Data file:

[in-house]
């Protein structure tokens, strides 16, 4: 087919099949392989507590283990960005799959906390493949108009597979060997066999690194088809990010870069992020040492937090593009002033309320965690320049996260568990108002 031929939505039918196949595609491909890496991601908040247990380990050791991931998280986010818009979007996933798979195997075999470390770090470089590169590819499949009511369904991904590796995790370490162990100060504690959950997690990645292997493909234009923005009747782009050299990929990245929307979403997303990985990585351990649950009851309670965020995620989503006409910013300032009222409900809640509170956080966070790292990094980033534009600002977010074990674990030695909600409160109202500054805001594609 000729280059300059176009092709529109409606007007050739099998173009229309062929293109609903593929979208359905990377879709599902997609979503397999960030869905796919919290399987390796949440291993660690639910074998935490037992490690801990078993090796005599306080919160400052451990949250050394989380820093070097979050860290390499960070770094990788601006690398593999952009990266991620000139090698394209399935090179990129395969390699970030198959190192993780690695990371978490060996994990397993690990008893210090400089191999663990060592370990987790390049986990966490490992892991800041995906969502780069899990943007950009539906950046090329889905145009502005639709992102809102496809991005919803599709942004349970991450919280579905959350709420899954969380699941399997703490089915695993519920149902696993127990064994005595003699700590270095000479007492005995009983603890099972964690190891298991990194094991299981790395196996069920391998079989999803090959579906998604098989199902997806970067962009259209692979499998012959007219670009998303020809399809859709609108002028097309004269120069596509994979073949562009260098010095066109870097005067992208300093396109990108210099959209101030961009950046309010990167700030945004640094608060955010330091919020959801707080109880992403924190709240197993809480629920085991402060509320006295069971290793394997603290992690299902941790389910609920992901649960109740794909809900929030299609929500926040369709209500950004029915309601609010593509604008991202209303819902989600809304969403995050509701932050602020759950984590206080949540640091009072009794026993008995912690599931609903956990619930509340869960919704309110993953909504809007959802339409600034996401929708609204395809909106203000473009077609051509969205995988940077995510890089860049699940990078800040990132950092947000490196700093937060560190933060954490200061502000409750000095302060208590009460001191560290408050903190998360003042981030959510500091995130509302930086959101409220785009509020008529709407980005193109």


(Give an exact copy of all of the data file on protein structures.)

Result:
[in-house]
């Protein structure tokens, strides 16, 4: 087919099949392989507590283990960005799959906390493949108009597979060997066999690194088809990010870069992020040492937090593009002033309320965690320049996260568990108002 031929939505039918196949595609491909890496991601908040247990380990050791991931998280986010818009979007996933798979195997075999470390770090470089590169590819499949009511369904991904590796995790370490162990100060504690959950997690990645292997493909234009923005009747782009050299990929990245929307979403997303990985990585351990649950009851309670965020995620989503006409910013300032009222409900809640509170956080966070790292990094980033534009600002977010074990674990030695909600409160109202500054805001594609 000729280059300059176009092709529109409606007007050739099998173009229309062929293109609903593929979208359905990377879709599902997609979503397999960030869905796919919290399987390796949440291993660690639910074998935490037992490690801990078993090796005599306080919160400052451990949250050394989380820093070097979050860290390499960070770094990788601006690398593999952009990266991620000139090698394209399935090179990129395969390699970030198959190192993780690695990371978490060996994990397993690990008893210090400089191999663990060592370990987790390049986990966490490992892991800041995906969502780069899990943007950009539906950046090329889905145009502005639709992102809102496809991005919803599709942004349970991450919280579905959350709420899954969380699941399997703490089915695993519920149902696993127990064994005595003699700590270095000479007492005995009983603890099972964690190891298991990194094991299981790395196996069920391998079989999803090959579906998604098989199902997806970067962009259209692979499998012959007219670009998303020809399809859709609108002028097309004269120069596509994979073949562009260098010095066109870097005067992208300093396109990108210099959209101030961009950046309010990167700030945004640094608060955010330091919020959801707080109880992403924190709240197993809480629920085991402060509320006295069971290793394997603290992690299902941790389910609920992901649960109740794909809900929030299609929500926040369709209500950004029915309601609010593509604008991202209303819902989600809304969403995050509701932050602020759950984590206080949540640091009072009794026993008995912690599931609903956990619930509340869960919704309110993953909504809007959802339409600034996401929708609204395809909106203000473009077609051509969205995988940077995510890089860049699940990078800040990132950092947000490196700093937060560190933060954490200061502000409750000095302060208590009460001191560290408050903190998360003042981030959510500091995130509302930086959101409220785009509020008529709407980005193109």